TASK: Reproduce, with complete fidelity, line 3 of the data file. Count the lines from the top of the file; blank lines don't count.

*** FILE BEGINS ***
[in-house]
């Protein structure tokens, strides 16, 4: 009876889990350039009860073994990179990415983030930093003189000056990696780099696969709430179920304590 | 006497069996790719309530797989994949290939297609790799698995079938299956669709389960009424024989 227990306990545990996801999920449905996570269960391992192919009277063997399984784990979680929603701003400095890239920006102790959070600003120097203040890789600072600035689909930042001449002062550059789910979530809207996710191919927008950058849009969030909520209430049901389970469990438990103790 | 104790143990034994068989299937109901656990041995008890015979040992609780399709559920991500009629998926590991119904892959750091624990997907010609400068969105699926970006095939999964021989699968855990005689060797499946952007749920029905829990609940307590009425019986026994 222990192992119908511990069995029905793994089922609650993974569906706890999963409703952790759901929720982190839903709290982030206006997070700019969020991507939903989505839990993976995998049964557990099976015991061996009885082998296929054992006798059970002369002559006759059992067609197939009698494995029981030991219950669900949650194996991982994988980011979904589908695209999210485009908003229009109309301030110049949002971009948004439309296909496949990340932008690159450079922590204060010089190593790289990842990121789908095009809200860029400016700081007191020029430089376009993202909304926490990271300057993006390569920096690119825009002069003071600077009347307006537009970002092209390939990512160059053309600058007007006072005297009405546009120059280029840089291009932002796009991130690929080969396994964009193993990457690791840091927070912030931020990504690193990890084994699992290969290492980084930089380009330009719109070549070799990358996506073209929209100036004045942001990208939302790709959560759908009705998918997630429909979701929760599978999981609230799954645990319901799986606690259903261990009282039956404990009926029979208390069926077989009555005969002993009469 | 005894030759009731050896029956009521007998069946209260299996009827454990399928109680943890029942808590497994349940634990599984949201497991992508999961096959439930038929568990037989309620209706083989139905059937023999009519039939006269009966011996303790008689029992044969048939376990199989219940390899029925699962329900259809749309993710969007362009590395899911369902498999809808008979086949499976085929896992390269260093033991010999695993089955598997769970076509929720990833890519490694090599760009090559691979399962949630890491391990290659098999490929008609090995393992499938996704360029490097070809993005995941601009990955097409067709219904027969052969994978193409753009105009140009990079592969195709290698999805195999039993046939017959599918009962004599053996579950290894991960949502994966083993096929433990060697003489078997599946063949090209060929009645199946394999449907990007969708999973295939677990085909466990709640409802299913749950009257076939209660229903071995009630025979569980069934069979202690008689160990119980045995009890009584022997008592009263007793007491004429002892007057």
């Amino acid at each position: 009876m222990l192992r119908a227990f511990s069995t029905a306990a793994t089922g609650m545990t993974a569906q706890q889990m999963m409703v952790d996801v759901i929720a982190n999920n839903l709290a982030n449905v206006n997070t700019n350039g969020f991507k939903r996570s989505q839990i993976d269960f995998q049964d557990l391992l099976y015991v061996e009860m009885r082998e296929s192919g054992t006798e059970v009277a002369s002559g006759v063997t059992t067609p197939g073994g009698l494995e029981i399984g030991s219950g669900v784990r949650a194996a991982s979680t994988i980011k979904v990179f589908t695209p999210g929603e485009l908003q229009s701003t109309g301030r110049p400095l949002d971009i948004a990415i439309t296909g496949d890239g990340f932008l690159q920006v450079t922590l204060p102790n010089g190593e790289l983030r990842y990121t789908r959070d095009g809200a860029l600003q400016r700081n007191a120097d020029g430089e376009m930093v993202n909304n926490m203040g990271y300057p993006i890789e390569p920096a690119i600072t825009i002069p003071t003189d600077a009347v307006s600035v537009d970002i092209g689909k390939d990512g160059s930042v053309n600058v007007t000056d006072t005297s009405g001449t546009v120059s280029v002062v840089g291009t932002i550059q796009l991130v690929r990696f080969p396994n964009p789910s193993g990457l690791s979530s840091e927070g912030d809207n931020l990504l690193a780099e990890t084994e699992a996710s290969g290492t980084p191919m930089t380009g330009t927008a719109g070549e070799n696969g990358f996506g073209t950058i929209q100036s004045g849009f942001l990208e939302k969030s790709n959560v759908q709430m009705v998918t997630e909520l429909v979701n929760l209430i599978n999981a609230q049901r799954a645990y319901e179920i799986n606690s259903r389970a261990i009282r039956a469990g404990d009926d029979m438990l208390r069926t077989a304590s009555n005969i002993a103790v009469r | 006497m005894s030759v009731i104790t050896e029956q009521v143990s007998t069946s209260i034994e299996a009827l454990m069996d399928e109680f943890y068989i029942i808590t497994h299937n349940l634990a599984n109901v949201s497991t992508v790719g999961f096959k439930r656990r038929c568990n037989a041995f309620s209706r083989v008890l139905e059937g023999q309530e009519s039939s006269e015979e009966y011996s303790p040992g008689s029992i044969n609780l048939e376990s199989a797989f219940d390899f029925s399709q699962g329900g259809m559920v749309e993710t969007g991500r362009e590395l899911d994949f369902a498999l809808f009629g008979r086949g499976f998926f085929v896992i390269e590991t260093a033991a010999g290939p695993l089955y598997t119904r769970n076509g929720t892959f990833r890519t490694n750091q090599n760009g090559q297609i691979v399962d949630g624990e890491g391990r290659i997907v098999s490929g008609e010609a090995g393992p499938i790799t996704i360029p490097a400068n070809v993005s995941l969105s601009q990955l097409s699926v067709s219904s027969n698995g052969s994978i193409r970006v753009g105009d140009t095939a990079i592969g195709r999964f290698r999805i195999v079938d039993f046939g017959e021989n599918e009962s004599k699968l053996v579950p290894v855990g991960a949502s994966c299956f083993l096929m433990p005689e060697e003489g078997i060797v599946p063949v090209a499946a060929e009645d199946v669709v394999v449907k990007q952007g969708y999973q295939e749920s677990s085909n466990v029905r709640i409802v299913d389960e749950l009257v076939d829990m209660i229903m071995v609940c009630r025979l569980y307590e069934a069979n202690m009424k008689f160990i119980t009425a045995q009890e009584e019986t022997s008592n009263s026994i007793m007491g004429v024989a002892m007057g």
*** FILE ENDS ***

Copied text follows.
């Amino acid at each position: 009876m222990l192992r119908a227990f511990s069995t029905a306990a793994t089922g609650m545990t993974a569906q706890q889990m999963m409703v952790d996801v759901i929720a982190n999920n839903l709290a982030n449905v206006n997070t700019n350039g969020f991507k939903r996570s989505q839990i993976d269960f995998q049964d557990l391992l099976y015991v061996e009860m009885r082998e296929s192919g054992t006798e059970v009277a002369s002559g006759v063997t059992t067609p197939g073994g009698l494995e029981i399984g030991s219950g669900v784990r949650a194996a991982s979680t994988i980011k979904v990179f589908t695209p999210g929603e485009l908003q229009s701003t109309g301030r110049p400095l949002d971009i948004a990415i439309t296909g496949d890239g990340f932008l690159q920006v450079t922590l204060p102790n010089g190593e790289l983030r990842y990121t789908r959070d095009g809200a860029l600003q400016r700081n007191a120097d020029g430089e376009m930093v993202n909304n926490m203040g990271y300057p993006i890789e390569p920096a690119i600072t825009i002069p003071t003189d600077a009347v307006s600035v537009d970002i092209g689909k390939d990512g160059s930042v053309n600058v007007t000056d006072t005297s009405g001449t546009v120059s280029v002062v840089g291009t932002i550059q796009l991130v690929r990696f080969p396994n964009p789910s193993g990457l690791s979530s840091e927070g912030d809207n931020l990504l690193a780099e990890t084994e699992a996710s290969g290492t980084p191919m930089t380009g330009t927008a719109g070549e070799n696969g990358f996506g073209t950058i929209q100036s004045g849009f942001l990208e939302k969030s790709n959560v759908q709430m009705v998918t997630e909520l429909v979701n929760l209430i599978n999981a609230q049901r799954a645990y319901e179920i799986n606690s259903r389970a261990i009282r039956a469990g404990d009926d029979m438990l208390r069926t077989a304590s009555n005969i002993a103790v009469r | 006497m005894s030759v009731i104790t050896e029956q009521v143990s007998t069946s209260i034994e299996a009827l454990m069996d399928e109680f943890y068989i029942i808590t497994h299937n349940l634990a599984n109901v949201s497991t992508v790719g999961f096959k439930r656990r038929c568990n037989a041995f309620s209706r083989v008890l139905e059937g023999q309530e009519s039939s006269e015979e009966y011996s303790p040992g008689s029992i044969n609780l048939e376990s199989a797989f219940d390899f029925s399709q699962g329900g259809m559920v749309e993710t969007g991500r362009e590395l899911d994949f369902a498999l809808f009629g008979r086949g499976f998926f085929v896992i390269e590991t260093a033991a010999g290939p695993l089955y598997t119904r769970n076509g929720t892959f990833r890519t490694n750091q090599n760009g090559q297609i691979v399962d949630g624990e890491g391990r290659i997907v098999s490929g008609e010609a090995g393992p499938i790799t996704i360029p490097a400068n070809v993005s995941l969105s601009q990955l097409s699926v067709s219904s027969n698995g052969s994978i193409r970006v753009g105009d140009t095939a990079i592969g195709r999964f290698r999805i195999v079938d039993f046939g017959e021989n599918e009962s004599k699968l053996v579950p290894v855990g991960a949502s994966c299956f083993l096929m433990p005689e060697e003489g078997i060797v599946p063949v090209a499946a060929e009645d199946v669709v394999v449907k990007q952007g969708y999973q295939e749920s677990s085909n466990v029905r709640i409802v299913d389960e749950l009257v076939d829990m209660i229903m071995v609940c009630r025979l569980y307590e069934a069979n202690m009424k008689f160990i119980t009425a045995q009890e009584e019986t022997s008592n009263s026994i007793m007491g004429v024989a002892m007057g």